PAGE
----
Cost Drivers Contributing to the Economic Impact of Inflammatory Diseases

Video

A panel of experts review the key drivers contributing to the economic impact of inflammatory diseases in the United States.

Ryan Haumschild, PharmD, MS, MBA: One thing you talked about was what’s driving the expense, and the great thing is we have new therapeutics that are providing really good resolution of disease, limiting the type of progression that we’re used to with patients and as Dr Kay mentioned, living productive lives.

Now the main thing we’re working on is how we control those comorbidities that lead to nonadherence or may lead to exacerbation of current symptoms and also making sure that we have the right coverage—so dealing with financial toxicity, transportation vulnerability, and having a great proportion of days covered. Even with that, we know there continue to be drivers, and a lot of times those drivers exist within the pharmacy in terms of acquisition cost, but also as you talked about Dr Chen, the medical benefit and some of those medical costs.

Dr Chen, I’ll turn to you once more. What are some of the key drivers contributing to the economic impact of inflammatory diseases as a whole within the US?

Kimberly C. Chen, DO, MSHLM: One thing we have learned because of the add-ins of new pharmaceutical drugs is that specialty drugs have come into play as one of the key cost drivers and also unplanned care, even though our surgical has gone down just because of these specialty drugs. I do want to also point out [that] the treatment for the chronic inflammatory condition has actually nearly doubled in the past 20 years. So even though the surgical costs have gone down, pharmaceutical spending continues to increase and has become one of the highest costs for almost all the health plans as well as health care providers.

Jonathan Kay, MD: The acquisition costs of the medication are most important because surgery down the road may be covered by different insurance. Patients typically switch insurance coverage every several years, and the insurance provider that is covering the cost of the expensive medication may not be held responsible for the cost of surgery down the road. So the cost to the insurance provider of current medications may not mitigate savings in the future, which is an important consideration to the payers because their expenses may not be balanced by savings.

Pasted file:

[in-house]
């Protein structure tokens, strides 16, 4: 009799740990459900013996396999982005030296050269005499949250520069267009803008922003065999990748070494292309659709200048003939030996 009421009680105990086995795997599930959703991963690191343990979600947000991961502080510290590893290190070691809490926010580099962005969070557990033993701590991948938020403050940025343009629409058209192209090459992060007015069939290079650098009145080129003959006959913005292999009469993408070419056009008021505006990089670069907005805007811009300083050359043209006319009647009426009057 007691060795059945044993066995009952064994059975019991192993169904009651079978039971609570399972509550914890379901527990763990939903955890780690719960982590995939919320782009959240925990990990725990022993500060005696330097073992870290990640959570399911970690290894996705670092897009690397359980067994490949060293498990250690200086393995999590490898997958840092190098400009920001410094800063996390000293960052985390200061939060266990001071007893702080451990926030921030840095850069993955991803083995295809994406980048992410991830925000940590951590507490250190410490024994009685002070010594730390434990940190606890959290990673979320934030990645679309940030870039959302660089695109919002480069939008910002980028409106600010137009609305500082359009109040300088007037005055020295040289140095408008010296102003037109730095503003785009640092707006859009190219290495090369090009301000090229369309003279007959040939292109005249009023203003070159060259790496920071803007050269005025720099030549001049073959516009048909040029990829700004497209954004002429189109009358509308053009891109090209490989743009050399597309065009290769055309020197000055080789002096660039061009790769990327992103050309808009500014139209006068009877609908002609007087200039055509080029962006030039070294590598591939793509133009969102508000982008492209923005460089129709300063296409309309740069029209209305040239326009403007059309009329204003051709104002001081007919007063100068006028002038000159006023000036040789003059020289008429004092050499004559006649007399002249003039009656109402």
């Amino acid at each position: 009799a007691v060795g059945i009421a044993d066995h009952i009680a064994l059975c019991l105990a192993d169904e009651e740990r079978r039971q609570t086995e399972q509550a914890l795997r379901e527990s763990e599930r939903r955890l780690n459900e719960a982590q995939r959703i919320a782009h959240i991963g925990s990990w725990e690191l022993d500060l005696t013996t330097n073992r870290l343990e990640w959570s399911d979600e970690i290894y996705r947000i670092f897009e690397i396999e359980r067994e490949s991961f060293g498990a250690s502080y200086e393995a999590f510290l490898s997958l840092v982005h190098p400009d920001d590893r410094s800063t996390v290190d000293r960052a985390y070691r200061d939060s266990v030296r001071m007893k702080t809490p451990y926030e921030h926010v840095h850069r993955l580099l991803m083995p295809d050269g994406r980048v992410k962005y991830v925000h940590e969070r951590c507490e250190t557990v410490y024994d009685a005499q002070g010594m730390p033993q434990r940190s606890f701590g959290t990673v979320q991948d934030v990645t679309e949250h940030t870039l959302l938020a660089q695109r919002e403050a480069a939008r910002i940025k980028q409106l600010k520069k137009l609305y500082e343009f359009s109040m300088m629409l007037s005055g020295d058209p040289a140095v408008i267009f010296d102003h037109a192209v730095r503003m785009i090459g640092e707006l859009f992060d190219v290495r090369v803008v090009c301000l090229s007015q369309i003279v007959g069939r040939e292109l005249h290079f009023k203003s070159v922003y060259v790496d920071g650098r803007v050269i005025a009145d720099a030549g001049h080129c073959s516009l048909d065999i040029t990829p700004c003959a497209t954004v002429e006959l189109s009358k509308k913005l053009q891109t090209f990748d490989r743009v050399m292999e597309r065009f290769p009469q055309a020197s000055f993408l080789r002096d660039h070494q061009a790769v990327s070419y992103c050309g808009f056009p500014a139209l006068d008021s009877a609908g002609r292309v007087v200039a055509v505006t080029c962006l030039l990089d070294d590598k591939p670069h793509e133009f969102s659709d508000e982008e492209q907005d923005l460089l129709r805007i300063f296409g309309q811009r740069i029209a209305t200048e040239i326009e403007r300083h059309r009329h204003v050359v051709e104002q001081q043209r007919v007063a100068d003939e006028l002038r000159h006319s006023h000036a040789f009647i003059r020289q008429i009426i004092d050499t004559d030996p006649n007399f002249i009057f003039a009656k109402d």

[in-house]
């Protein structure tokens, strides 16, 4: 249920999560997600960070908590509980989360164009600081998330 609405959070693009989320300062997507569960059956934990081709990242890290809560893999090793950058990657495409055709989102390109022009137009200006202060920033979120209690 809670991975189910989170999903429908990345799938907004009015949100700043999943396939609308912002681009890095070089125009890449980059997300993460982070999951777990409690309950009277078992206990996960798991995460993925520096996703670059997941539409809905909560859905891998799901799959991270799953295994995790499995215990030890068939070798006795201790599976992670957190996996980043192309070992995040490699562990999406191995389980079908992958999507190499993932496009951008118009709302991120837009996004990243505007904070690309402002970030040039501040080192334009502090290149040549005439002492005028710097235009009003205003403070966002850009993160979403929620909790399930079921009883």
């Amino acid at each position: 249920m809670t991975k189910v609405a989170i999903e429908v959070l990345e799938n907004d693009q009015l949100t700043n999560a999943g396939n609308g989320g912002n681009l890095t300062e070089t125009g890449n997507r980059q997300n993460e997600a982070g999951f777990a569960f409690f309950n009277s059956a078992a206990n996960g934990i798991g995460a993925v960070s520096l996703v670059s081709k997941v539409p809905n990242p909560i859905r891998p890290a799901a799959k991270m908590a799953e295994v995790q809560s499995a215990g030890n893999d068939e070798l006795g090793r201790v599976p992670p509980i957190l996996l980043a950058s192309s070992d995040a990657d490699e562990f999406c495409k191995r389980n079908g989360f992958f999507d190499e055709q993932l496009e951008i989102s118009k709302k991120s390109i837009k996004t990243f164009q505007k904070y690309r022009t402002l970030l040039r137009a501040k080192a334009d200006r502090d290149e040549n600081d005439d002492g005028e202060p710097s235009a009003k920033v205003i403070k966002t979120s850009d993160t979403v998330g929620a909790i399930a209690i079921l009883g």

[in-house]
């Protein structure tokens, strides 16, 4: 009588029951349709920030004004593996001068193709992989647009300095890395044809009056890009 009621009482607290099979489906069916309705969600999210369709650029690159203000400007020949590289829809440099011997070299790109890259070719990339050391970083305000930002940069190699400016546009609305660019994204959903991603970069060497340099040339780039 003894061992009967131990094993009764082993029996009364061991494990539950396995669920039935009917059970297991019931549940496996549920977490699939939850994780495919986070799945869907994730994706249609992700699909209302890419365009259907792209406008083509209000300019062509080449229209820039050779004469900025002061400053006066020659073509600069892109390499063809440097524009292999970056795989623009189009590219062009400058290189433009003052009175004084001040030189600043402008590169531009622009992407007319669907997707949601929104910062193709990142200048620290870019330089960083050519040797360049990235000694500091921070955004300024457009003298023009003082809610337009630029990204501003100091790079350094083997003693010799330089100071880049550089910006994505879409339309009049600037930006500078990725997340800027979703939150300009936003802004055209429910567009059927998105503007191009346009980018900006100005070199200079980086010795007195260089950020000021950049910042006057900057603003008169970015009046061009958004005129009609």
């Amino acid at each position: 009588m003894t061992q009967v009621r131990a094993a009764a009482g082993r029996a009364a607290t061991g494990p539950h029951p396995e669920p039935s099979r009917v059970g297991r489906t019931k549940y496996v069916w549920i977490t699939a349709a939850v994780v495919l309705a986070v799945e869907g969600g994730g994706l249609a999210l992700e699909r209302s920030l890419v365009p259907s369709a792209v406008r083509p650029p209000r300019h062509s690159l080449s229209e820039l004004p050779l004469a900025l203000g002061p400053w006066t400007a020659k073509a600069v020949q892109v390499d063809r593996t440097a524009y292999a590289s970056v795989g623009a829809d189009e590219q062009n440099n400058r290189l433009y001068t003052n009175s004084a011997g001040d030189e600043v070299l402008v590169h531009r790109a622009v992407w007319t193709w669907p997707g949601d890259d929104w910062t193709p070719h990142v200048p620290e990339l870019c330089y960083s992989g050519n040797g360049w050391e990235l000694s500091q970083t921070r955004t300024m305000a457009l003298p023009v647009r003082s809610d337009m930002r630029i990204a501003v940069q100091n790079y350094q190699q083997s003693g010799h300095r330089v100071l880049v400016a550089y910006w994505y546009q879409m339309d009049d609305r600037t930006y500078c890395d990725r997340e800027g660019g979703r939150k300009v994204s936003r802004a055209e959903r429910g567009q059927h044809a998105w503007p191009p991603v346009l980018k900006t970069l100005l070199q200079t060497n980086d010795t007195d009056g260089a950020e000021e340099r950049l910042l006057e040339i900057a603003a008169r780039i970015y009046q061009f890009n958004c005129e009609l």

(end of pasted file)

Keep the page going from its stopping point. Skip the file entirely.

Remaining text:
Kimberly C. Chen, DO, MSHLM: I think that’s a great point, and something that I always think is so fascinating, at least for inflammatory bowel disease, is we thought that as we had these biologics being approved and a lot more guidelines were incorporating them that we would see reduced surgery rates, for example, or we would see reduced extraintestinal manifestations and reduced disability.

In the United States, there is still a big delay to start [our patients on] these medications…, so there’s a long lead-up to start the biologic. And during that time, the patient might be inappropriately managed with medications that are not therapeutic enough for them or optimized enough for them, and that’s the curative time [during which] they’re most vulnerable. The window of opportunity to start a good drug is not happening, so they’re getting surgery, and the costs are high in that up-front phase, and they still need to go on a biologic [postoperatively].